JSI Tip 6119. Windows 2000 Terminal Services Capacity and Scaling white paper.

The Windows 2000 Terminal Services Capacity and Scaling white paper contains:

Introduction

Terminal Services is a technology that lets users execute Windows®-based applications on a remote Windows 2000-based server. This white paper contains testing methodologies, results, analysis, and sizing guidelines for Windows 2000 Terminal Services. Groupe Bull and NEC engineers, under the supervision of Microsoft’s Terminal Services development team, performed the sizing tests and data collection at NEC’s Redmond Technology Center in Redmond, WA, USA. The tests were performed using Windows 2000 Advanced Server, build 2195.

In a server-based computing environment, all application execution and data processing occur on the server. Therefore it is extremely useful and desirable for server manufacturers to test the scalability and capacity of their servers to determine how many client sessions a server can typically support under a variety of different scenarios. Groupe Bull and NEC began this testing procedure under the supervision of Microsoft starting with the Beta 3 release of Windows 2000. Multiple NEC/Groupe Bull EXPRESS5800 hardware configurations were tested with Terminal Services in order to provide customers with guidelines to choose the right server according to their needs.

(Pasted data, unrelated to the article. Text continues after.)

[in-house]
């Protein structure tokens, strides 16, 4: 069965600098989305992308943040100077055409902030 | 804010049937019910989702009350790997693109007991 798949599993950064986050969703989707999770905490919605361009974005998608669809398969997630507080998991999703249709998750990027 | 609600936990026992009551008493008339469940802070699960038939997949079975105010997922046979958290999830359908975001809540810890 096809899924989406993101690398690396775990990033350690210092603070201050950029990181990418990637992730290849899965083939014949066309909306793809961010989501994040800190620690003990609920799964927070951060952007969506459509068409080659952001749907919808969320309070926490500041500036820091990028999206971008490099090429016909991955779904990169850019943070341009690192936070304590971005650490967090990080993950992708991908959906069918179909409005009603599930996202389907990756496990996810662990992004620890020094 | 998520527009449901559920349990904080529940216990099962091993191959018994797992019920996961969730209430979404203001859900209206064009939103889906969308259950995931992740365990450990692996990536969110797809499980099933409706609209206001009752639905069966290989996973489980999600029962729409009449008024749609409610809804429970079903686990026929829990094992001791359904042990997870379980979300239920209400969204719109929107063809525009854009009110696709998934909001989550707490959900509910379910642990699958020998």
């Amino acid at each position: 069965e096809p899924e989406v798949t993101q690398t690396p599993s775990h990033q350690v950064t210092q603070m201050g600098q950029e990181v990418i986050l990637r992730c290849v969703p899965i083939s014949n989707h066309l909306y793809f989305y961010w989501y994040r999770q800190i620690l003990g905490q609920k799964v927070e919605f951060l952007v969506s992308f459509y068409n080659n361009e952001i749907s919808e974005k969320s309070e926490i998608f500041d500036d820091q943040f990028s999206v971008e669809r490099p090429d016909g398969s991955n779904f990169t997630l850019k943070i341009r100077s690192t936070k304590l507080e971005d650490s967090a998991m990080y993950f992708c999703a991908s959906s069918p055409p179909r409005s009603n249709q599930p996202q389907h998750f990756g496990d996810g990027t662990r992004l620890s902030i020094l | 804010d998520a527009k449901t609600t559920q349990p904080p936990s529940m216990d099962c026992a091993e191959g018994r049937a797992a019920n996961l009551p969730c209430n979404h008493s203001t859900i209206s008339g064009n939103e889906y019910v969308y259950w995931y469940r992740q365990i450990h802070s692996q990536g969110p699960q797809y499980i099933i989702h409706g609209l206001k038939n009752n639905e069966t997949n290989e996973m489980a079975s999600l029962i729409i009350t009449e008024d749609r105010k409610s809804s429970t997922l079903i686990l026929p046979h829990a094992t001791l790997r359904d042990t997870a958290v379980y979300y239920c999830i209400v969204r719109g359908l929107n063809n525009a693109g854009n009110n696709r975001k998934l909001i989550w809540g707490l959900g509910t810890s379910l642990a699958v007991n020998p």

The results and analysis contained here should not be interpreted in isolation. The client applications used in the test (mostly components of Microsoft® Office 2000) are not easy to characterize without accounting for the features or data sets an individual uses or creates. Three different user scenarios are tested in accordance with Gartner Group recommendations (Knowledge Worker, Structured Task Worker and Data Entry Worker), but the actual applications, features, and data sets used in these user scenarios cannot precisely mimic the experience of a real-life user on a moment-by-moment basis. The tests assume a rather robotic quality, with users taking no prolonged breaks and essentially using the same functions and data sets during a ten to thirty minute period of activity. In short, your results may vary.

The results are conservative however, with a server considered to be at capacity when the server is 10 percent slower than it was with a single user load. With this in mind, consider buying a server that will, based on the analysis, comfortably accommodate the required number of users under the expected peak workload, leaving room for expansion.

NEC and Groupe Bull Participation
The tests described in this paper were performed with the help of NEC Offsite Link and Groupe Bull Offsite Link.

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TAGS: Windows 8
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